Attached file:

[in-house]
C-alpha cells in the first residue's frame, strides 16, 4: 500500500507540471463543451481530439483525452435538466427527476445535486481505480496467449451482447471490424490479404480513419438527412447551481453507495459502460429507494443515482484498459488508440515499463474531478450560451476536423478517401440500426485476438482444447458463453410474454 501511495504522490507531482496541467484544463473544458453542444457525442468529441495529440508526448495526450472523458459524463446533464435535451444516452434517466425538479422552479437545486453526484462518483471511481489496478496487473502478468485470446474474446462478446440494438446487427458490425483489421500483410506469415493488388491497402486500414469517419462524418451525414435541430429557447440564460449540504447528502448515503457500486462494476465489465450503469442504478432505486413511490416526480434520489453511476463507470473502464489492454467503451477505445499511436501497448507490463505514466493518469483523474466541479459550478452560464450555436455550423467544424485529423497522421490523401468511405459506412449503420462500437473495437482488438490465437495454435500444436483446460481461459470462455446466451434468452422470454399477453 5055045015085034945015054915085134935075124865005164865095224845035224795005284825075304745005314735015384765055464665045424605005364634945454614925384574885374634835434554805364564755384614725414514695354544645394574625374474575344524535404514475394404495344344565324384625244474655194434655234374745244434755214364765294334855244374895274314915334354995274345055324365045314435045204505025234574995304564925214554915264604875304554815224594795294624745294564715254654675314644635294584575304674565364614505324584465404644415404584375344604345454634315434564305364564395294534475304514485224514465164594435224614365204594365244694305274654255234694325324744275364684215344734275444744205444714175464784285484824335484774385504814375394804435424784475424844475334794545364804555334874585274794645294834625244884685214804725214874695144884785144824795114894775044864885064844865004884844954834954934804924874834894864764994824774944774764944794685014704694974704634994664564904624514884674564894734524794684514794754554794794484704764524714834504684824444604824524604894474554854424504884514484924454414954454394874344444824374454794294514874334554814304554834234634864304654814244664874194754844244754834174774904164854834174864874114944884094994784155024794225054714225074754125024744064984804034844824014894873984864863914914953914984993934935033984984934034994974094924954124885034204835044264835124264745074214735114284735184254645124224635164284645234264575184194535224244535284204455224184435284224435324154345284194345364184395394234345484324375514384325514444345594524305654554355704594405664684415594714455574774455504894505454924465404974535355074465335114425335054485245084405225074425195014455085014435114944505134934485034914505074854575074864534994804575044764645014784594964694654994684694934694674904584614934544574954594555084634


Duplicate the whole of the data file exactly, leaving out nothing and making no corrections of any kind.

[in-house]
C-alpha cells in the first residue's frame, strides 16, 4: 500500500507540471463543451481530439483525452435538466427527476445535486481505480496467449451482447471490424490479404480513419438527412447551481453507495459502460429507494443515482484498459488508440515499463474531478450560451476536423478517401440500426485476438482444447458463453410474454 501511495504522490507531482496541467484544463473544458453542444457525442468529441495529440508526448495526450472523458459524463446533464435535451444516452434517466425538479422552479437545486453526484462518483471511481489496478496487473502478468485470446474474446462478446440494438446487427458490425483489421500483410506469415493488388491497402486500414469517419462524418451525414435541430429557447440564460449540504447528502448515503457500486462494476465489465450503469442504478432505486413511490416526480434520489453511476463507470473502464489492454467503451477505445499511436501497448507490463505514466493518469483523474466541479459550478452560464450555436455550423467544424485529423497522421490523401468511405459506412449503420462500437473495437482488438490465437495454435500444436483446460481461459470462455446466451434468452422470454399477453 5055045015085034945015054915085134935075124865005164865095224845035224795005284825075304745005314735015384765055464665045424605005364634945454614925384574885374634835434554805364564755384614725414514695354544645394574625374474575344524535404514475394404495344344565324384625244474655194434655234374745244434755214364765294334855244374895274314915334354995274345055324365045314435045204505025234574995304564925214554915264604875304554815224594795294624745294564715254654675314644635294584575304674565364614505324584465404644415404584375344604345454634315434564305364564395294534475304514485224514465164594435224614365204594365244694305274654255234694325324744275364684215344734275444744205444714175464784285484824335484774385504814375394804435424784475424844475334794545364804555334874585274794645294834625244884685214804725214874695144884785144824795114894775044864885064844865004884844954834954934804924874834894864764994824774944774764944794685014704694974704634994664564904624514884674564894734524794684514794754554794794484704764524714834504684824444604824524604894474554854424504884514484924454414954454394874344444824374454794294514874334554814304554834234634864304654814244664874194754844244754834174774904164854834174864874114944884094994784155024794225054714225074754125024744064984804034844824014894873984864863914914953914984993934935033984984934034994974094924954124885034204835044264835124264745074214735114284735184254645124224635164284645234264575184194535224244535284204455224184435284224435324154345284194345364184395394234345484324375514384325514444345594524305654554355704594405664684415594714455574774455504894505454924465404974535355074465335114425335054485245084405225074425195014455085014435114944505134934485034914505074854575074864534994804575044764645014784594964694654994684694934694674904584614934544574954594555084634